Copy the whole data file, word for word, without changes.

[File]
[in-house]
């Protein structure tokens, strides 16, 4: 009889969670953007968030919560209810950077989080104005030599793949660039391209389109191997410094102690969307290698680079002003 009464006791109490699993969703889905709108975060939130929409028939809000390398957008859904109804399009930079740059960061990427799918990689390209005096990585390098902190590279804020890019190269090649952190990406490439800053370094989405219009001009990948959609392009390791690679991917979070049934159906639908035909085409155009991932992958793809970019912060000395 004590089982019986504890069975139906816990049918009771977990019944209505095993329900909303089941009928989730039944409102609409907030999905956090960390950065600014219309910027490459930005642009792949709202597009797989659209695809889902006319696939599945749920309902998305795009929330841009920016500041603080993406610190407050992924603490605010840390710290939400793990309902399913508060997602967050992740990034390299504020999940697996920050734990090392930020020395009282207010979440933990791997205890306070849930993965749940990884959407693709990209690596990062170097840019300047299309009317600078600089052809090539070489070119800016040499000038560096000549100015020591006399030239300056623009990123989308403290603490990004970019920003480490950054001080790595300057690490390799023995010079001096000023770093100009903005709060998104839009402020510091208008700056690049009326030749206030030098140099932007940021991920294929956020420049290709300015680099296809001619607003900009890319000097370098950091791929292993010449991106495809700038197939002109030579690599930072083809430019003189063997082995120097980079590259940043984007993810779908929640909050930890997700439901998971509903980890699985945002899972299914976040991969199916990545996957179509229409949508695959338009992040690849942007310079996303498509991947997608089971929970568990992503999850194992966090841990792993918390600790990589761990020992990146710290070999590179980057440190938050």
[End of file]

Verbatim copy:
[in-house]
């Protein structure tokens, strides 16, 4: 009889969670953007968030919560209810950077989080104005030599793949660039391209389109191997410094102690969307290698680079002003 009464006791109490699993969703889905709108975060939130929409028939809000390398957008859904109804399009930079740059960061990427799918990689390209005096990585390098902190590279804020890019190269090649952190990406490439800053370094989405219009001009990948959609392009390791690679991917979070049934159906639908035909085409155009991932992958793809970019912060000395 004590089982019986504890069975139906816990049918009771977990019944209505095993329900909303089941009928989730039944409102609409907030999905956090960390950065600014219309910027490459930005642009792949709202597009797989659209695809889902006319696939599945749920309902998305795009929330841009920016500041603080993406610190407050992924603490605010840390710290939400793990309902399913508060997602967050992740990034390299504020999940697996920050734990090392930020020395009282207010979440933990791997205890306070849930993965749940990884959407693709990209690596990062170097840019300047299309009317600078600089052809090539070489070119800016040499000038560096000549100015020591006399030239300056623009990123989308403290603490990004970019920003480490950054001080790595300057690490390799023995010079001096000023770093100009903005709060998104839009402020510091208008700056690049009326030749206030030098140099932007940021991920294929956020420049290709300015680099296809001619607003900009890319000097370098950091791929292993010449991106495809700038197939002109030579690599930072083809430019003189063997082995120097980079590259940043984007993810779908929640909050930890997700439901998971509903980890699985945002899972299914976040991969199916990545996957179509229409949508695959338009992040690849942007310079996303498509991947997608089971929970568990992503999850194992966090841990792993918390600790990589761990020992990146710290070999590179980057440190938050």